Any student of the Scott report which, following extensive consultation, formed the origin of the Bill before us, will remember that a major debate surrounding that report concerned the interpretation of "guidelines" on the sale of arms to certain regions. One of the central charges made by the then Sir Richard Scott was that the policy was changed in 1998 so that the text of guidelines that had originally been published in 1985 was altered, but Parliament had not been informed of that change. Thus the context in which Members on both sides of the Committee are seeking extensive clarity of language to satisfy us on this point lies in that history.

I know that that was not the Labour Government and I know that governments always believe they are better than the one before. Undoubtedly they believe that they are going to be better than the one that eventually succeeds them. Nevertheless, I am sure the Minister will accept that, on this particular issue with its particular history, the traditional role of your Lordships' House to make absolutely certain that the framework is correct is the proper role for this Chamber. I cannot believe that there is a Bill whose history could justify that more than does this Bill.

First, on Amendment No. 48B moved by my noble friend, there is concern about whether the Bill should include the words,

    "state that regard shall be had"

rather than "consideration (if any)", and I mention in particular the use of the words "if any". While I appreciate that this is a drafting point and that the Minister will have been advised by his parliamentary

4 Mar 2002 : Column 63

counsel that we are wrong, I should say that we want to be absolutely certain that we are wrong before we concede the point. Again, I refer to the historical context of the matter.

Secondly, I turn to Amendment No. 48C which requires any guidance to be brought before Parliament within 28 days. I am sure that the Minister will respond by saying that the proposal is unnecessary, but again I refer him back to the history of this matter. Guidelines were never laid before Parliament, policy was changed and no one ever knew about it. We are particularly concerned that a timetable should be put in place.

I turn to Amendment No. 51, and note that the noble Baroness, Lady Miller, has also tabled amendments to this part of the Bill. Under the structure being proposed by the Government, the only control we shall have over any changes made to the guidelines, in particular changes to guidance in so far as they might relate to sustainable development, will be if the changes are brought before both Houses of Parliament. While our amendment is only a probing amendment—there have been so many alterations to the Bill that it may well be that the language now requires improvement—it seeks to separate the less consequential changes to procedures from the fundamental changes. We may not have it quite right in the amendment, but we do feel that these procedures must be correct by the time that the Bill reaches the statute book.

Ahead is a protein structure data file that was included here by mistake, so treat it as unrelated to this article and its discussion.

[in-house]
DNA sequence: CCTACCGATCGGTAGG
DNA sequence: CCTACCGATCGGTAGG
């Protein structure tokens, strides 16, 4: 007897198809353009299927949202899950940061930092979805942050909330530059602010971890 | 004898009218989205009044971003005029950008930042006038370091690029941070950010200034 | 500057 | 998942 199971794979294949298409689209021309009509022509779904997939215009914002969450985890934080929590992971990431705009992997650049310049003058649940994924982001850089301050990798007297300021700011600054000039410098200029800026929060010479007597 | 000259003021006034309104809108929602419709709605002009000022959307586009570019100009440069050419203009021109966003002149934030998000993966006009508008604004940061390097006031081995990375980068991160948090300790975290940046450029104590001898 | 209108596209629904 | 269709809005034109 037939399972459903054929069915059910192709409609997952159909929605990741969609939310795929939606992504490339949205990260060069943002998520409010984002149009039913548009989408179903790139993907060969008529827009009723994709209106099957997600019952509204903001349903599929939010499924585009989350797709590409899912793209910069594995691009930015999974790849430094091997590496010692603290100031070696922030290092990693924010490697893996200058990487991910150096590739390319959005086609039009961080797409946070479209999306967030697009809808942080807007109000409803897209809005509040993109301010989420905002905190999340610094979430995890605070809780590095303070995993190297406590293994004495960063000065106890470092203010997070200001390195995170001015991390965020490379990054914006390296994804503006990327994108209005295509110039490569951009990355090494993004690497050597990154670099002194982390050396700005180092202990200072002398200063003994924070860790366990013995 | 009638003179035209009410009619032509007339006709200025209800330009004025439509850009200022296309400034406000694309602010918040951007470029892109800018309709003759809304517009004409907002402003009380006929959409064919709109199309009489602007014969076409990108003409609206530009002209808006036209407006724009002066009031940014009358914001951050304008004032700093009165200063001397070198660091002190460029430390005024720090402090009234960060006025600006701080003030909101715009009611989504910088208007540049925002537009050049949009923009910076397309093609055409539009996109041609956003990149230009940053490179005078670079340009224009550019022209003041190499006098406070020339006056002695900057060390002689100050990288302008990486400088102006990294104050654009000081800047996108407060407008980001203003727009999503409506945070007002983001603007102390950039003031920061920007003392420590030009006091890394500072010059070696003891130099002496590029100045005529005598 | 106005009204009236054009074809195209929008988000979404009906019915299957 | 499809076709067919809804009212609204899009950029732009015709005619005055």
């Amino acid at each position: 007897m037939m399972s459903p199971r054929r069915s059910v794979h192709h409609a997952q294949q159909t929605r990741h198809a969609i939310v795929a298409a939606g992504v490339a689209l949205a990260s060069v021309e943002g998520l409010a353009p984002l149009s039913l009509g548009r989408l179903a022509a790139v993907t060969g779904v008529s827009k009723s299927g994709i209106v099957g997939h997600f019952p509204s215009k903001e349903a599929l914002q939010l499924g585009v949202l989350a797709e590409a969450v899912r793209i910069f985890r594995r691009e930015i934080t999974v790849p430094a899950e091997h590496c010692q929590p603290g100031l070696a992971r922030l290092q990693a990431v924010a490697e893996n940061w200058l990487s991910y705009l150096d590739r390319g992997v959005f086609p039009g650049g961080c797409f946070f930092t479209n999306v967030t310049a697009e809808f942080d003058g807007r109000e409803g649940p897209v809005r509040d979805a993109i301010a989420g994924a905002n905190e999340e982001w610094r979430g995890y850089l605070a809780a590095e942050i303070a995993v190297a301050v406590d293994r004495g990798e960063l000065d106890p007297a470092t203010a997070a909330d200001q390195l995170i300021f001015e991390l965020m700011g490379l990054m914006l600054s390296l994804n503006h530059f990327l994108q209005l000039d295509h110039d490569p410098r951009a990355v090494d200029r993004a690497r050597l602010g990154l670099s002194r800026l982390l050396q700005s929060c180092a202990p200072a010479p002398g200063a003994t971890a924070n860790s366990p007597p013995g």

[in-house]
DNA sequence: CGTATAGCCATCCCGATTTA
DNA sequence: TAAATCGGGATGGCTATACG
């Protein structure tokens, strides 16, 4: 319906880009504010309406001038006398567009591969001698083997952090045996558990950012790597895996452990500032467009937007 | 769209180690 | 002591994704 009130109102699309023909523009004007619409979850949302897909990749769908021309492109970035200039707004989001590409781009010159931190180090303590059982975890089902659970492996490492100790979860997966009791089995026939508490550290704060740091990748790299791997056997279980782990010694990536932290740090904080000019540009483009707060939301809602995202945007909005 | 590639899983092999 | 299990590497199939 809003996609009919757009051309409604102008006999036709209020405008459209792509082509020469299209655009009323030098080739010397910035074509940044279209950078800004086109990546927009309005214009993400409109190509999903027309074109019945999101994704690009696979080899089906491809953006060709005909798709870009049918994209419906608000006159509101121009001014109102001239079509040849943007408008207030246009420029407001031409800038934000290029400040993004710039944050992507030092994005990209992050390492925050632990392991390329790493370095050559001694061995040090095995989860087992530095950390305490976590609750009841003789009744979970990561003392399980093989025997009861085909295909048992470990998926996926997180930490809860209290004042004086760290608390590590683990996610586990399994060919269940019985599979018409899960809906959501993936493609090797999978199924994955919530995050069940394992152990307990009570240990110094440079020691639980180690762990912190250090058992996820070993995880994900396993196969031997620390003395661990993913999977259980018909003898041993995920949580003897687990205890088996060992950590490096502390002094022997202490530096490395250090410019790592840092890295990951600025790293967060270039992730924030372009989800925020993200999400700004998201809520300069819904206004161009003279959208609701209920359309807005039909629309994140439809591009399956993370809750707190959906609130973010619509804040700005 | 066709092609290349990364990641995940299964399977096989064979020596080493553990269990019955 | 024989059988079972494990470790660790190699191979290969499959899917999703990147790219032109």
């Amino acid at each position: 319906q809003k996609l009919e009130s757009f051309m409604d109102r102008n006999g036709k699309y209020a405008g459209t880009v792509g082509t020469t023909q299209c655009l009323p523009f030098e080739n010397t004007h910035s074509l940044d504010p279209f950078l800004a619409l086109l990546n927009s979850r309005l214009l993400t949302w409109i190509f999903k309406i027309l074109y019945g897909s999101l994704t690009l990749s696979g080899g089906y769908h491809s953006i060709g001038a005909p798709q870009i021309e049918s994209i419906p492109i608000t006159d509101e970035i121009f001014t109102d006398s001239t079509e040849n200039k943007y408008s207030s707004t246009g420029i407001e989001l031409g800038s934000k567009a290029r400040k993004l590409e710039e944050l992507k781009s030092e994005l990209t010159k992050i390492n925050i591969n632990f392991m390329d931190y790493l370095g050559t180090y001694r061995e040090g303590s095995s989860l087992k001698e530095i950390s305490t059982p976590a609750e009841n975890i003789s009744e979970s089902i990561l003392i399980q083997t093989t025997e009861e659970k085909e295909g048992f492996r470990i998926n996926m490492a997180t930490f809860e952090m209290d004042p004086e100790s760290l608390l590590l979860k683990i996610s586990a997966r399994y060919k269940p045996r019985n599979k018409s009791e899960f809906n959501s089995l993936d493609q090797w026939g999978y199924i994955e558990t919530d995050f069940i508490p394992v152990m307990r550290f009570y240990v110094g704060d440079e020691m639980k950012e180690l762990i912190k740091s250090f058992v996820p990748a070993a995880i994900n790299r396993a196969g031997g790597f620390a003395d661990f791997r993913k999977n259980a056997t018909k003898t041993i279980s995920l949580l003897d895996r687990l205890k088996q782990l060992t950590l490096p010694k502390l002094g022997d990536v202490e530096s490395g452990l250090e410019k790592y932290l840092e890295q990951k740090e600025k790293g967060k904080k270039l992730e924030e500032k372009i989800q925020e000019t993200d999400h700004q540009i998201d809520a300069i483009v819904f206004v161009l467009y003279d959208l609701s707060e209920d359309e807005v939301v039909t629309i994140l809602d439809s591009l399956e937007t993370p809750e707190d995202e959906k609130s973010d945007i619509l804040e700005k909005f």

The only mechanism under which Parliament can control the extremely important subject of sustainable development, which has engaged debate in this House over the past two to three months, is through these provisions. For that reason, I hope that when the Minister comes to respond, he will be able to give an explanation of why he feels that the amendments are inadequate so that, if he is not prepared to do so, we shall be able to improve them when they are brought back on Report.

Lord Hylton: I warmly welcome government Amendment No. 48A. I recognise that it is a real attempt to meet the very serious criticisms that were levied against the Bill both on Second Reading and in the earlier part of the Committee stage. However, having said that, I believe that Amendments Nos. 48B and 48C are necessary. I agree that we need to get rid of the words, "if any", and that the words "regard shall be had" are a great improvement on "consideration ... to be given". I should like to point out that in line 30 on page 5 of the Bill as introduced, it stated "have regard", but that it was, I admit, permissive. So this is an improvement.

On the matter of seeing any guidance within 28 days, I agree entirely with what was said by the noble Lord, Lord Razzall. I hope that the Government will take both of the amendments in the spirit in which they are intended.

Lord Judd: I believe that the noble Lords who have brought forward these amendments deserve our congratulations. This is one of the most important issues that we shall be considering in Committee.

4 Mar 2002 : Column 64

Although I promise not to keep repeating it, perhaps I should remind the Committee that I am the honorary Senior Fellow of Saferworld. As an independent think-tank, Saferworld has been deeply involved in the analysis of this issue and I have been very much a part of that analysis. Therefore, I feel strongly about it.

At the outset of my remarks, I should like to make the point that in these kinds of situations, we have to be careful to ensure that the victory we seek in the course of our deliberations is not ultimately a pyrrhic one, in the sense that we may achieve the words, but the way in which we get those words has no muscle or substance behind it and indeed might be described by some as a situation almost worse than it was before.